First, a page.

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Samsung Secures First 2nm Chip Orders

kyojuro 7/10/2024

Samsung Electronics confirmed on Tuesday that it has secured an order from the Japanese artificial intelligence company, Preferred Networks (PFN), to use a 2-nanometer foundry process and advanced chip packaging services for the construction of AI chips.

Junichiro Makino, PFN's Vice President and Chief Technology Officer for Computing Architecture, also confirmed in a statement that Samsung's chips will be incorporated into PFN's high-performance computing hardware, aiding in the development of large language models and other applications.

 Samsung confirms first 2nm chip order - what does it mean for TSMC's long-standing customer PFN?

This announcement marks Samsung's first officially disclosed 2nm chip foundry order. However, the news had already circulated within the industry in February when a source revealed Samsung's involvement in creating an AI chip for PFN, though Samsung kept the partner's identity confidential at the time.

The partnership is heralded as a significant milestone for both the AI and chip foundry industries. For PFN, access to state-of-the-art 2nm chips fortifies its competitive edge. For Samsung, the contract signifies a crucial victory in its challenge to TSMC's market dominance.

The semiconductor industry is progressing rapidly in the realm of advanced process nodes. As the industry leader, TSMC has been planning for 3nm and 2nm chip production. Samsung's advancements in 2nm chips could potentially alter the competitive landscape of the global chip market.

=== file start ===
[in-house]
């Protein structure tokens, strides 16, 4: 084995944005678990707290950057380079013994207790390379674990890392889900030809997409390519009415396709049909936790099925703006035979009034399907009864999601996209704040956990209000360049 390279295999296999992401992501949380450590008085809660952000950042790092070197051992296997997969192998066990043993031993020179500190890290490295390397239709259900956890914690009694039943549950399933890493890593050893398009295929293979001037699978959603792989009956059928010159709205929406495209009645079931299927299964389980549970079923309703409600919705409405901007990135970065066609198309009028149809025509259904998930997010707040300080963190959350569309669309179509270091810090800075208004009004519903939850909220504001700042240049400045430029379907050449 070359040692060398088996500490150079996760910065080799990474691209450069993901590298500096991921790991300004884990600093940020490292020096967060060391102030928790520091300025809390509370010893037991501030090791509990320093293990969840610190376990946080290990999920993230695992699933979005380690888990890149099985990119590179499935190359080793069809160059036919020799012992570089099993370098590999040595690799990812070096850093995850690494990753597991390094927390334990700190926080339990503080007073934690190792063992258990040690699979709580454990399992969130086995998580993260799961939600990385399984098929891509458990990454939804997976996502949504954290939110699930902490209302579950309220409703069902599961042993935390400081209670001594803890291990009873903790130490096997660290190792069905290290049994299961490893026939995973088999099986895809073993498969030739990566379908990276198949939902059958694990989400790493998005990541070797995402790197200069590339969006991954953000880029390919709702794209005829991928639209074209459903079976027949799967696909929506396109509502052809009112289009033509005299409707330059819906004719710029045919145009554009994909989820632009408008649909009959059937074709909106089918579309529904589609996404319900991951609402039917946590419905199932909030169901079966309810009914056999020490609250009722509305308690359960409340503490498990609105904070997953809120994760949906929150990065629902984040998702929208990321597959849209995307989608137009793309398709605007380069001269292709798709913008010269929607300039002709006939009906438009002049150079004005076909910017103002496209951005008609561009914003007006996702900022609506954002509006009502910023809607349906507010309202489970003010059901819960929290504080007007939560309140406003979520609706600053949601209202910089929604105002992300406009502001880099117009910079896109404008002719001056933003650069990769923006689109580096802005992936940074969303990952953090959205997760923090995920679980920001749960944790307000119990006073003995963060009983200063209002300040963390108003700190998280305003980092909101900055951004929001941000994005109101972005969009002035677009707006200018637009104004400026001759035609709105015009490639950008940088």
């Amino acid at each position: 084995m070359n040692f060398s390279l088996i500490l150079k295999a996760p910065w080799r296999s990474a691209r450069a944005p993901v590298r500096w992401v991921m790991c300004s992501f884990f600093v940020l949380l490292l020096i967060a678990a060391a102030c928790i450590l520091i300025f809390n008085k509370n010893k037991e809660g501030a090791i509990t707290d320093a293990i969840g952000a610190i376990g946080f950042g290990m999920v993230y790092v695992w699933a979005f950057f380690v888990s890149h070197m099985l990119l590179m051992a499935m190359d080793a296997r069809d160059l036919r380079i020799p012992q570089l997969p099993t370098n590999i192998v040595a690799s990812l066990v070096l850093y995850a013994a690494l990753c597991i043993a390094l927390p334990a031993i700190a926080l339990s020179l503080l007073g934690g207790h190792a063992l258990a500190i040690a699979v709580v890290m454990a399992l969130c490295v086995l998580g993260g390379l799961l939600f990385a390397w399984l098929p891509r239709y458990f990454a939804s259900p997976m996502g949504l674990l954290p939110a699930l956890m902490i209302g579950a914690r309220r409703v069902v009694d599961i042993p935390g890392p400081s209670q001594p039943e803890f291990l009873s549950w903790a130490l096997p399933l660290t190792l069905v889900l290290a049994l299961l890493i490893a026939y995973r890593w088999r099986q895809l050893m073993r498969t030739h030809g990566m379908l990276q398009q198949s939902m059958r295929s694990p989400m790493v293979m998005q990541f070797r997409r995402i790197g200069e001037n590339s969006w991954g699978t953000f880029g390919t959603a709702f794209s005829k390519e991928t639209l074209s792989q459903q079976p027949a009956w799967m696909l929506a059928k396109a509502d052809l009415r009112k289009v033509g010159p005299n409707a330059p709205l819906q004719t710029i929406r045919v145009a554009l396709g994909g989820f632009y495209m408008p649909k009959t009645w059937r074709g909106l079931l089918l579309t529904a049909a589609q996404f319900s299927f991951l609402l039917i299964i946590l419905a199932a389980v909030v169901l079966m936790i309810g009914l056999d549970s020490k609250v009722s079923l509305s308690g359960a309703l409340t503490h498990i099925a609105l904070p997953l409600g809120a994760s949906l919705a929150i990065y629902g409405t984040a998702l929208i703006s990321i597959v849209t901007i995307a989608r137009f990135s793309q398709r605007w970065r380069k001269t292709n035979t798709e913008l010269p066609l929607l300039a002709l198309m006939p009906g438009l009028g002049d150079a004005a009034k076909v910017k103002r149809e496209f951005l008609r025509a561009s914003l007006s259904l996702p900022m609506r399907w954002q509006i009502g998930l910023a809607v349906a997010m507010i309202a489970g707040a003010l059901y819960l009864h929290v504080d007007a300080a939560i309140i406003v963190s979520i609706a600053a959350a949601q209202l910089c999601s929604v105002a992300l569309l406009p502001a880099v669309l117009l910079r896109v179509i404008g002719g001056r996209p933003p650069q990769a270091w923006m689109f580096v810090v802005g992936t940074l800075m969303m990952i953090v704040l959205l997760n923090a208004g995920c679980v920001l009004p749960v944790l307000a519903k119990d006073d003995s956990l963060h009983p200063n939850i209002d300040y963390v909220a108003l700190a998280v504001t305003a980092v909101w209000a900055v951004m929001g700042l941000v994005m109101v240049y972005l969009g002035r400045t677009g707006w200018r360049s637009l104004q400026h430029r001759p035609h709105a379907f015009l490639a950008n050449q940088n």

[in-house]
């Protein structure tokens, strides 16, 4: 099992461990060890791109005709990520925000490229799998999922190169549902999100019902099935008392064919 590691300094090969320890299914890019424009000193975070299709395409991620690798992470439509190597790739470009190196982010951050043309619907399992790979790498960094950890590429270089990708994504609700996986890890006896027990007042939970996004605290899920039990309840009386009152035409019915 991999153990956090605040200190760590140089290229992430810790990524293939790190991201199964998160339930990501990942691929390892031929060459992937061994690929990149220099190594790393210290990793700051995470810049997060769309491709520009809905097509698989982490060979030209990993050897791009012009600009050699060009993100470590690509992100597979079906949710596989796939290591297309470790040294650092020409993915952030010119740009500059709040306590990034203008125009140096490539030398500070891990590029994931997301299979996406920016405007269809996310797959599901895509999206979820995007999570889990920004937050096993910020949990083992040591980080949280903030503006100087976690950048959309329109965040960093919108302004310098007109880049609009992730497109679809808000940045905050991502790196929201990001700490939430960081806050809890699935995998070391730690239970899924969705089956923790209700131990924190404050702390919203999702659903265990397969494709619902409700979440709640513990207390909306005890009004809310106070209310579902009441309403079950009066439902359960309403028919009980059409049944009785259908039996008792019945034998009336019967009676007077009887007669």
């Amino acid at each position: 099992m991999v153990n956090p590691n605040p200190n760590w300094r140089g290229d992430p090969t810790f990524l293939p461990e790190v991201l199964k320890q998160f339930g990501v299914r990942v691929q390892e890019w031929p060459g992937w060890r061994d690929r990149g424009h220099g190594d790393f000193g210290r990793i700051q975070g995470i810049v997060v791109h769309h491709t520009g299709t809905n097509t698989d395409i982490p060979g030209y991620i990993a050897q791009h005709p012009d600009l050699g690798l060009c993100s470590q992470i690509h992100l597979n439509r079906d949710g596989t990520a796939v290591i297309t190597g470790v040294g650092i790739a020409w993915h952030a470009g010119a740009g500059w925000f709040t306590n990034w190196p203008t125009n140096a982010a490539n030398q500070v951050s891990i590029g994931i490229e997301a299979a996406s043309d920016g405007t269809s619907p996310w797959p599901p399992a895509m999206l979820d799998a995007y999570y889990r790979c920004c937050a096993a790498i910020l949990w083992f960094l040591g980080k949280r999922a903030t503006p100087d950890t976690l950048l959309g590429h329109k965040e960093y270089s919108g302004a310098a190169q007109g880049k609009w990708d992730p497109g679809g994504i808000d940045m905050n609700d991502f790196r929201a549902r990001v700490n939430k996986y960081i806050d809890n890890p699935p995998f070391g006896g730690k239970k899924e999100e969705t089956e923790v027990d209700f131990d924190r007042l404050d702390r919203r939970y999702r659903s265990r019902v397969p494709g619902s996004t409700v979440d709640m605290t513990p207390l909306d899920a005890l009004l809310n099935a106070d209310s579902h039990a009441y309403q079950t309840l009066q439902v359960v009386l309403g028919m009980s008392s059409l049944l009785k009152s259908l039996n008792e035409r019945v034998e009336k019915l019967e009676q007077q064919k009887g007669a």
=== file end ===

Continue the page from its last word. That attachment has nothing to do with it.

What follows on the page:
Kyung Kye-hyun, head of Samsung's Device Solutions Division, indicated last year that Samsung would adopt the Gate-All-Around (GAA) process starting with the 2nm node, which is expected to surpass TSMC in technological innovation within five years. TSMC plans to implement the GAA process a year later than Samsung.

Interestingly, PFN has been a TSMC client since 2016, and its decision to collaborate with Samsung may indicate significant industry shifts, according to an insider. The source suggested that PFN might have been attracted to Samsung's comprehensive chip manufacturing capabilities, spanning design, production, and packaging. This switch to Samsung could also pave the way for Samsung to capture more of TSMC's clientele and form alliances with other key customers.

Samsung intends to employ the 2nm process for mobile applications in 2025, expand to high-performance computing chips in 2026, and extend to automotive chips by 2027. TSMC aims to mass-produce 2nm chips by 2025, which, according to research firm TrendForce, signals a new level of competition between these tech giants.

Industry analysts have speculated that Samsung's earlier adoption of GAA technology might give it an edge in the 2nm competition. Meanwhile, Intel could face delays in its technological roadmap due to issues with its lithography equipment, potentially missing its 2025 targets.

While it's still premature to determine how chip parameters will ultimately evolve, the industry is witnessing a variety of competitive strategies.

Reports suggest that Samsung is preparing to attract customer orders, especially from Qualcomm, by offering discounted pricing on the 2nm process. Qualcomm, a long-term TSMC client, remains non-committal, having commissioned both TSMC and Samsung for the development and pilot production of 2nm chips. Currently, the cooperation between Samsung and PFN highlights the ongoing competition, with TSMC securing orders from Apple and Qualcomm potentially becoming the next battleground for the two giants.

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